LB 269 (1997) - Property Taxes and Local Government Finance
LB 269, a proposal given superpriority status by the Speaker, contains numerous property tax provisions, but only some of them are important policy changes relating to the Legislature's 1996 property tax reforms. Especially noteworthy is the change in the property tax levy limit for community colleges and the changes made to the Municipal Equalization Fund's eligibility rule and distribution formula.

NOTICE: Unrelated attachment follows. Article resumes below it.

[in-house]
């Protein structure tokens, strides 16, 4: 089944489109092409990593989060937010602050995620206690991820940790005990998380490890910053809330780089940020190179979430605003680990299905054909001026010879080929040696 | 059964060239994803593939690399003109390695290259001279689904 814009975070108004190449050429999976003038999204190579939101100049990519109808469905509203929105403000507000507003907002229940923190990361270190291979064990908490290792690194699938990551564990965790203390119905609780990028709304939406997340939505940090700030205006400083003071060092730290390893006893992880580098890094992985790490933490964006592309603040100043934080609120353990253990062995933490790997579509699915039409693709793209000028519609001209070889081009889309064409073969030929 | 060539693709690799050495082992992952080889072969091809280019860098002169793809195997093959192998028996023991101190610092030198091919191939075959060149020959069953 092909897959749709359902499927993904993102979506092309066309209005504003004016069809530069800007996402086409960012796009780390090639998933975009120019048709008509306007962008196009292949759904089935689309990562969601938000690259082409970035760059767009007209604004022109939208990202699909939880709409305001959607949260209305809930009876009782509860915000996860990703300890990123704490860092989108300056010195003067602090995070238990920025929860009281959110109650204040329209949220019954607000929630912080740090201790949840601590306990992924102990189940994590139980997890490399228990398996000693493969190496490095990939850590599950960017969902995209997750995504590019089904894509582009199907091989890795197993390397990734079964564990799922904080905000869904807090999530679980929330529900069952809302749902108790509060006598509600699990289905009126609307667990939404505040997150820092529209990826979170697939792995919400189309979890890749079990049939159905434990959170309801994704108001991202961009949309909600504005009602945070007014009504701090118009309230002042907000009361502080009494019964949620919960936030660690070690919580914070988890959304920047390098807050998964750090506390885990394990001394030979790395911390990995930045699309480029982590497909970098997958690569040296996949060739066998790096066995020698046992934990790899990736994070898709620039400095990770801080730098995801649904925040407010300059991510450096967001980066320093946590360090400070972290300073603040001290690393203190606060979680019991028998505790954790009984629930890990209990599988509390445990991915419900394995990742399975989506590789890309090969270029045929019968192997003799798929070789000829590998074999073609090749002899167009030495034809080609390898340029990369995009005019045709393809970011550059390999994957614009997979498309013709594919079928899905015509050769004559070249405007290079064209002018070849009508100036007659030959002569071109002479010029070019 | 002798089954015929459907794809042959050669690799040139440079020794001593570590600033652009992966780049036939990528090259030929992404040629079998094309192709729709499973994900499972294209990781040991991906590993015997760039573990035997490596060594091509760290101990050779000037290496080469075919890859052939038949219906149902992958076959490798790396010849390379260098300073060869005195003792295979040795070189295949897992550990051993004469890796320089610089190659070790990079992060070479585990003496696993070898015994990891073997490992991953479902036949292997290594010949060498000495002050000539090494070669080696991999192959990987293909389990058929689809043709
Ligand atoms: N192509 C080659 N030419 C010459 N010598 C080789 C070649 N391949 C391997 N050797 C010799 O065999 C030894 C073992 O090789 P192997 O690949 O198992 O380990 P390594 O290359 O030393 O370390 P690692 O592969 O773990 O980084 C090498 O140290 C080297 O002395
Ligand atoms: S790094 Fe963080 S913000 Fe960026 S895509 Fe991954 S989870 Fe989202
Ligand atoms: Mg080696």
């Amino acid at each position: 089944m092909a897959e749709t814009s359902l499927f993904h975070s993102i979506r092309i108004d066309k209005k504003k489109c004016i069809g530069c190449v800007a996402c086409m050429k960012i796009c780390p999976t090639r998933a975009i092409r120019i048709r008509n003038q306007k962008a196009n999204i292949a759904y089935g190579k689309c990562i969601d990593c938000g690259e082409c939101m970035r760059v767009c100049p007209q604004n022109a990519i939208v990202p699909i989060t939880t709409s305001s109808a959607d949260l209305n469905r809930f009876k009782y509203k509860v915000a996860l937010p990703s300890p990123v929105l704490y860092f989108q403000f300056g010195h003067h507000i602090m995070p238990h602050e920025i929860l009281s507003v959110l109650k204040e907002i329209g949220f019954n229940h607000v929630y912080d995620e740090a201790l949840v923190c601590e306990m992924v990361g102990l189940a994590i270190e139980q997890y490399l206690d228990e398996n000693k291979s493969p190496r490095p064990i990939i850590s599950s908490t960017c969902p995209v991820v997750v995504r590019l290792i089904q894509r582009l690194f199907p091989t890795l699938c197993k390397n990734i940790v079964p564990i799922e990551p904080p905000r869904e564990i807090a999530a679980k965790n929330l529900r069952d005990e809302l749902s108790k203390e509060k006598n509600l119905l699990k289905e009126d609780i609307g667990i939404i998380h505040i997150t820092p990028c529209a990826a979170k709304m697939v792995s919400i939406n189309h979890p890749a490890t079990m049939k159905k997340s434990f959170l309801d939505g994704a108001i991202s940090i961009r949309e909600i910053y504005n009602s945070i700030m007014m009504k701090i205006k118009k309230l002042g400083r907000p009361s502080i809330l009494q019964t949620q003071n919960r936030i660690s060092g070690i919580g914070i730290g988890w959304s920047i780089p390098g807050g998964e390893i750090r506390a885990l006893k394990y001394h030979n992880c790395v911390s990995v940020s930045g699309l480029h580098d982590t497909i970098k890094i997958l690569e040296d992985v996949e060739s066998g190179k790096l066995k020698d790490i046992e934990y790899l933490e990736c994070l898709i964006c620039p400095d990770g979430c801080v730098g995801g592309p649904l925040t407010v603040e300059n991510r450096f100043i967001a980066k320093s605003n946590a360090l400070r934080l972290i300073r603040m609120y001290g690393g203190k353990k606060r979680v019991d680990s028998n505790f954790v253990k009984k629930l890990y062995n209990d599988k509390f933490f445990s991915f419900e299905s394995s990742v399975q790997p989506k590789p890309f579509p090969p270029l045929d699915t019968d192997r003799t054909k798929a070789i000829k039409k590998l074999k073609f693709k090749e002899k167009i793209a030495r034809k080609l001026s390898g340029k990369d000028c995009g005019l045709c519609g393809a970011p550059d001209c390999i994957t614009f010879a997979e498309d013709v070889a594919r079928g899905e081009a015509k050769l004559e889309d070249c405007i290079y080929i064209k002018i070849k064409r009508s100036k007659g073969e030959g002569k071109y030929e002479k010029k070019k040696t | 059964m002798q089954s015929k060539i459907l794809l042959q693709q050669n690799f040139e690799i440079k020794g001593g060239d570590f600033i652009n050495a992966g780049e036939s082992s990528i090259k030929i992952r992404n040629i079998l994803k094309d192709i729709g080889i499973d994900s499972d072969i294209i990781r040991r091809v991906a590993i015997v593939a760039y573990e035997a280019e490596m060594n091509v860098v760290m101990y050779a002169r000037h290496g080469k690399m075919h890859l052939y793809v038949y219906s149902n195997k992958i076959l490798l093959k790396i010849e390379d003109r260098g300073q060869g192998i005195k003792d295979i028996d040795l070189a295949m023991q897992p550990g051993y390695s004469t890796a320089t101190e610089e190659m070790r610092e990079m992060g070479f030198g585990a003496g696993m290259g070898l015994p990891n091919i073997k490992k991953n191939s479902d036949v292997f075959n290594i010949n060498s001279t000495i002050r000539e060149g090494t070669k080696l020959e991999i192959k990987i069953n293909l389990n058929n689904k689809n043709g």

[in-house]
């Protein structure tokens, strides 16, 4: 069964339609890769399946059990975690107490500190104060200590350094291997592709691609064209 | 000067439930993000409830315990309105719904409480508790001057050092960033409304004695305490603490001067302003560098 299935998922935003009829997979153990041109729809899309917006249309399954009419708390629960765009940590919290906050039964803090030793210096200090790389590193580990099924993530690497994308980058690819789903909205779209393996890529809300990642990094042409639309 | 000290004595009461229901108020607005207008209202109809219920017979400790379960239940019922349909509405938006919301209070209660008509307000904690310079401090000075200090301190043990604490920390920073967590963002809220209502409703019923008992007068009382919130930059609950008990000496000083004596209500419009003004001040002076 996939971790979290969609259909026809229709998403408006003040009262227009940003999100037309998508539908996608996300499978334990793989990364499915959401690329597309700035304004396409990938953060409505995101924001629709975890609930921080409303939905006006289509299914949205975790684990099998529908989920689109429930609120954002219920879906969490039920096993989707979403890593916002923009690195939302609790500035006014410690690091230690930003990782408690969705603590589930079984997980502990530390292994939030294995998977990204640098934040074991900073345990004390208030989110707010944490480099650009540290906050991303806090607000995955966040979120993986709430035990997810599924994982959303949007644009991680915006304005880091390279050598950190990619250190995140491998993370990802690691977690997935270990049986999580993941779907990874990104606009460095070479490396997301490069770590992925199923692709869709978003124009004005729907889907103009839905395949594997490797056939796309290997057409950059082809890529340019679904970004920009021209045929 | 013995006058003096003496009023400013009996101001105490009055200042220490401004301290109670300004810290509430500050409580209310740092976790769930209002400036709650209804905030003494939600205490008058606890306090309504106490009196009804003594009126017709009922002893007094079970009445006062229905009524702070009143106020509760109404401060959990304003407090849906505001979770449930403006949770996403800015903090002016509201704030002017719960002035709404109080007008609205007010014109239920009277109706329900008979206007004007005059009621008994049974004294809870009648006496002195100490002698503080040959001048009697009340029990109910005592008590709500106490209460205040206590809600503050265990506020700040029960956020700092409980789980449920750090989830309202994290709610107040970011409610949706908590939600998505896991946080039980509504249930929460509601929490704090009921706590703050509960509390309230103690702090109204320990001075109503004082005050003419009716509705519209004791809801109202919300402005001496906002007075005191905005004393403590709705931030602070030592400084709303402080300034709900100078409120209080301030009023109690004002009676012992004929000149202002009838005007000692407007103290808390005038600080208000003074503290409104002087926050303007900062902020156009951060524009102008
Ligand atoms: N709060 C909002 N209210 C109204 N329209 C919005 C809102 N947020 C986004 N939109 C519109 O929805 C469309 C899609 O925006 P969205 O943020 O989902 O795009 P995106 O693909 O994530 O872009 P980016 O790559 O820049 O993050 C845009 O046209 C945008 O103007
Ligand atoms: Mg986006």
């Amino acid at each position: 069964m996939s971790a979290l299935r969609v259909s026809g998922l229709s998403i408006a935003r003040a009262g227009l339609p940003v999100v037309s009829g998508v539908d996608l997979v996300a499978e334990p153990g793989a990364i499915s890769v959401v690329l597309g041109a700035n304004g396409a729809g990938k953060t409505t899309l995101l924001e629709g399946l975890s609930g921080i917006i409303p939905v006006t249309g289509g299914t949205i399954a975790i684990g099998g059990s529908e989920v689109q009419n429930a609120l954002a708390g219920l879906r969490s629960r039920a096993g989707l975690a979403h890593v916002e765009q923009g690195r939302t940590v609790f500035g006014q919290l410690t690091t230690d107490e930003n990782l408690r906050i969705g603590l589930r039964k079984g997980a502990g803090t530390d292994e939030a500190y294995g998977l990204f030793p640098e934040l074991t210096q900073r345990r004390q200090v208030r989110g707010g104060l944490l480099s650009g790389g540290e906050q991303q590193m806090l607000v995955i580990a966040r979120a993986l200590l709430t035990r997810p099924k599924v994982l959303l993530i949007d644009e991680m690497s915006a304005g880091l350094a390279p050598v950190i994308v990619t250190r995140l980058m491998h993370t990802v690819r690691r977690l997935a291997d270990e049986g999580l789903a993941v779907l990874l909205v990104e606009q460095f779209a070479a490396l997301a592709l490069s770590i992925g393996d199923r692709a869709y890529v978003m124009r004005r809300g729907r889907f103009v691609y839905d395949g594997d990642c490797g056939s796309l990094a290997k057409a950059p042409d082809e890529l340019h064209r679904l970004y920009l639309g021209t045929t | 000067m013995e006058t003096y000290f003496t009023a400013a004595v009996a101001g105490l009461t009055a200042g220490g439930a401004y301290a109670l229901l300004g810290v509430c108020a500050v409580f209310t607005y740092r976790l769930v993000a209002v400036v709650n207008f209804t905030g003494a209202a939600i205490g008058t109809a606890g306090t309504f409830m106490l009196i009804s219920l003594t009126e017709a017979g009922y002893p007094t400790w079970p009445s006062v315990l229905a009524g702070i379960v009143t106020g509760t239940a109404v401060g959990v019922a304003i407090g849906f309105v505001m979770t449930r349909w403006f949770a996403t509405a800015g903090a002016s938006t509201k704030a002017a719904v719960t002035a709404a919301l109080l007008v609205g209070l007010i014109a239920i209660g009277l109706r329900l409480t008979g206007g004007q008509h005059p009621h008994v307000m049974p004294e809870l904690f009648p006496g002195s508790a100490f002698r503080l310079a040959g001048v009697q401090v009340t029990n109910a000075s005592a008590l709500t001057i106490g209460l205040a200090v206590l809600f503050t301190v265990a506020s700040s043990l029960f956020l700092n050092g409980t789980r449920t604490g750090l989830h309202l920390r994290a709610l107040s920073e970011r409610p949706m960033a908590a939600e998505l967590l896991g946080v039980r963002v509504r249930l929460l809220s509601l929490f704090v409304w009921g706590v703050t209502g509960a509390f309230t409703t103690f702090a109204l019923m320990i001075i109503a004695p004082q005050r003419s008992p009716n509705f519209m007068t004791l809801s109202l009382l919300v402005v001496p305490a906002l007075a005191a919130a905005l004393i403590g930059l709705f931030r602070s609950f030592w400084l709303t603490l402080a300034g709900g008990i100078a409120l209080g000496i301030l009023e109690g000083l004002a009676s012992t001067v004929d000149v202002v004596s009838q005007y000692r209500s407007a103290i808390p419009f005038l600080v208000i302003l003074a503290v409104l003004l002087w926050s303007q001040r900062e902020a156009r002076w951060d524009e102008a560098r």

The provisions of LB 408 were amended into LB 269 to change the property tax levy limits for community colleges so that community colleges can levy property taxes up to $0.08 per $100 of assessed value for FY1998-99 and FY1999-2000 ($0.07 per $100 for operations and an additional $0.01 per $100 to establish a capital improvement fund and sinking bond fund) and up to $0.07 per $100 for FY2000-01 and beyond ($0.06 per $100 for operations and an additional $0.01 per $100 to establish a capital improvement fund and sinking bond fund). Laws 1996, LB 1114, a component part of last year's property tax reform legislation, provided for a levy limit of $0.08 per $100 of assessed value for FY1998-99 through FY2000-01 and $0.04 per $100 of assessed value for FY2001-02 and beyond. Also, LB 269 affirms the Legislature's recognition that "community colleges should be financed through a funding partnership from property tax, state aid, tuition, and other sources of revenue" and creates the Community College Property Tax Relief and Equalization Program which, beginning with FY1998-99, will provide property tax relief to community colleges that (1) have levied the maximum allowable property tax levy and cannot generate 40 percent of their operating revenue or (2) do not receive 40 percent of their operating revenue from state aid and (a) levy the maximum allowable property tax levy or (b) the greater of 0 a minimum levy of $0.063 per $100 for FY1998-99 and FY1999-00 and $0.053 per $100 for FY2000-01 and thereafter or (ii) a levy that raises 40 percent of its operating revenue. The bill also provides a formula for distributing such equalization aid to qualifying community colleges.